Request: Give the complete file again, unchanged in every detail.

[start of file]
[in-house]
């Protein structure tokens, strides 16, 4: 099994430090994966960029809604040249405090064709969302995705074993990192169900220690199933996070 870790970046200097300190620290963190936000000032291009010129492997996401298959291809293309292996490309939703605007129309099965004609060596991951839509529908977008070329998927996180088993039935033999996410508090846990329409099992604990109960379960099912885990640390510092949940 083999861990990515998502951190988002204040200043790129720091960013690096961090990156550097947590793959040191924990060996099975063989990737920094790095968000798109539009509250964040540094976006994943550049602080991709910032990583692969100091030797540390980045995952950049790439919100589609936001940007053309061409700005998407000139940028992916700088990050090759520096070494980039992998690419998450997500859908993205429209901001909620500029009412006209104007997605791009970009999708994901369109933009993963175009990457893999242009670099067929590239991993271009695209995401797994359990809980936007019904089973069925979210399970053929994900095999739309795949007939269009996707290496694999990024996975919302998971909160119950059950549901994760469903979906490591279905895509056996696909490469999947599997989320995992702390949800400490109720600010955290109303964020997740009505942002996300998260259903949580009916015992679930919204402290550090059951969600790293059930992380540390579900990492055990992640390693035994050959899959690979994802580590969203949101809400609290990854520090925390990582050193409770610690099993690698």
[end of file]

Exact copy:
[in-house]
């Protein structure tokens, strides 16, 4: 099994430090994966960029809604040249405090064709969302995705074993990192169900220690199933996070 870790970046200097300190620290963190936000000032291009010129492997996401298959291809293309292996490309939703605007129309099965004609060596991951839509529908977008070329998927996180088993039935033999996410508090846990329409099992604990109960379960099912885990640390510092949940 083999861990990515998502951190988002204040200043790129720091960013690096961090990156550097947590793959040191924990060996099975063989990737920094790095968000798109539009509250964040540094976006994943550049602080991709910032990583692969100091030797540390980045995952950049790439919100589609936001940007053309061409700005998407000139940028992916700088990050090759520096070494980039992998690419998450997500859908993205429209901001909620500029009412006209104007997605791009970009999708994901369109933009993963175009990457893999242009670099067929590239991993271009695209995401797994359990809980936007019904089973069925979210399970053929994900095999739309795949007939269009996707290496694999990024996975919302998971909160119950059950549901994760469903979906490591279905895509056996696909490469999947599997989320995992702390949800400490109720600010955290109303964020997740009505942002996300998260259903949580009916015992679930919204402290550090059951969600790293059930992380540390579900990492055990992640390693035994050959899959690979994802580590969203949101809400609290990854520090925390990582050193409770610690099993690698």